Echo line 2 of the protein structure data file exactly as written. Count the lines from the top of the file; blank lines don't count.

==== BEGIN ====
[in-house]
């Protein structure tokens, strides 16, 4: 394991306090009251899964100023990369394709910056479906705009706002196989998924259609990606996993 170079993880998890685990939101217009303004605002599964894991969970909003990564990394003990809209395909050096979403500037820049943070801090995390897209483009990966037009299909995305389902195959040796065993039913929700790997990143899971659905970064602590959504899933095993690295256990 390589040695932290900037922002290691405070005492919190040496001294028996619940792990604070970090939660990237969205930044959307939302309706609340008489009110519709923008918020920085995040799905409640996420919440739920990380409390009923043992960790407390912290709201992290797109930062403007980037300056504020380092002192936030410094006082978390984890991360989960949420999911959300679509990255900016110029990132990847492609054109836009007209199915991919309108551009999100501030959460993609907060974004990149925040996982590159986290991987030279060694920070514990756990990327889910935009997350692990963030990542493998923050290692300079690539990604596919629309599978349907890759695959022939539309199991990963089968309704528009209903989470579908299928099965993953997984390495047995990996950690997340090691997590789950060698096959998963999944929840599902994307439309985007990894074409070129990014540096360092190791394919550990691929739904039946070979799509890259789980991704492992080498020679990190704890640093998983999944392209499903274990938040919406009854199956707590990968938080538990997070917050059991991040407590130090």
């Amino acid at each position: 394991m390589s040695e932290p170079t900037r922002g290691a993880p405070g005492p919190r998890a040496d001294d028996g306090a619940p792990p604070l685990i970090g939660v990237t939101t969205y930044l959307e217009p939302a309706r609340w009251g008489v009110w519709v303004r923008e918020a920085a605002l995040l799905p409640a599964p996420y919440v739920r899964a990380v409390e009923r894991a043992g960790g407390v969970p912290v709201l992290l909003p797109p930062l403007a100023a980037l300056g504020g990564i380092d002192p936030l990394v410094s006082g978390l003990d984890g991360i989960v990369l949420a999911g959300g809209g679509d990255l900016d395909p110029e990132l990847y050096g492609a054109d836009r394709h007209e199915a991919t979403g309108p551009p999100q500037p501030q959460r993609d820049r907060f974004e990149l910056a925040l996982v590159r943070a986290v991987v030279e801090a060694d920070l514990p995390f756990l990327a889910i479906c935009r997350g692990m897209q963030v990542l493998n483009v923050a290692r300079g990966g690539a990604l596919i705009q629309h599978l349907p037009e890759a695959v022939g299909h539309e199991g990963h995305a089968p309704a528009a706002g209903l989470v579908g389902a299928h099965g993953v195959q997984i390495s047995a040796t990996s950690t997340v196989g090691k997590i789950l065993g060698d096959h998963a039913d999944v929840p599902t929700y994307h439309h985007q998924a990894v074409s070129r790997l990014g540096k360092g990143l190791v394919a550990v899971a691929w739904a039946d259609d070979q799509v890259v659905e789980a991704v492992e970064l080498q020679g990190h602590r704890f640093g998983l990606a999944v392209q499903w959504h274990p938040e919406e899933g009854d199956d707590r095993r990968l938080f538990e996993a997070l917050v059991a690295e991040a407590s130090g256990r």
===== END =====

């Protein structure tokens, strides 16, 4: 394991306090009251899964100023990369394709910056479906705009706002196989998924259609990606996993 170079993880998890685990939101217009303004605002599964894991969970909003990564990394003990809209395909050096979403500037820049943070801090995390897209483009990966037009299909995305389902195959040796065993039913929700790997990143899971659905970064602590959504899933095993690295256990 390589040695932290900037922002290691405070005492919190040496001294028996619940792990604070970090939660990237969205930044959307939302309706609340008489009110519709923008918020920085995040799905409640996420919440739920990380409390009923043992960790407390912290709201992290797109930062403007980037300056504020380092002192936030410094006082978390984890991360989960949420999911959300679509990255900016110029990132990847492609054109836009007209199915991919309108551009999100501030959460993609907060974004990149925040996982590159986290991987030279060694920070514990756990990327889910935009997350692990963030990542493998923050290692300079690539990604596919629309599978349907890759695959022939539309199991990963089968309704528009209903989470579908299928099965993953997984390495047995990996950690997340090691997590789950060698096959998963999944929840599902994307439309985007990894074409070129990014540096360092190791394919550990691929739904039946070979799509890259789980991704492992080498020679990190704890640093998983999944392209499903274990938040919406009854199956707590990968938080538990997070917050059991991040407590130090």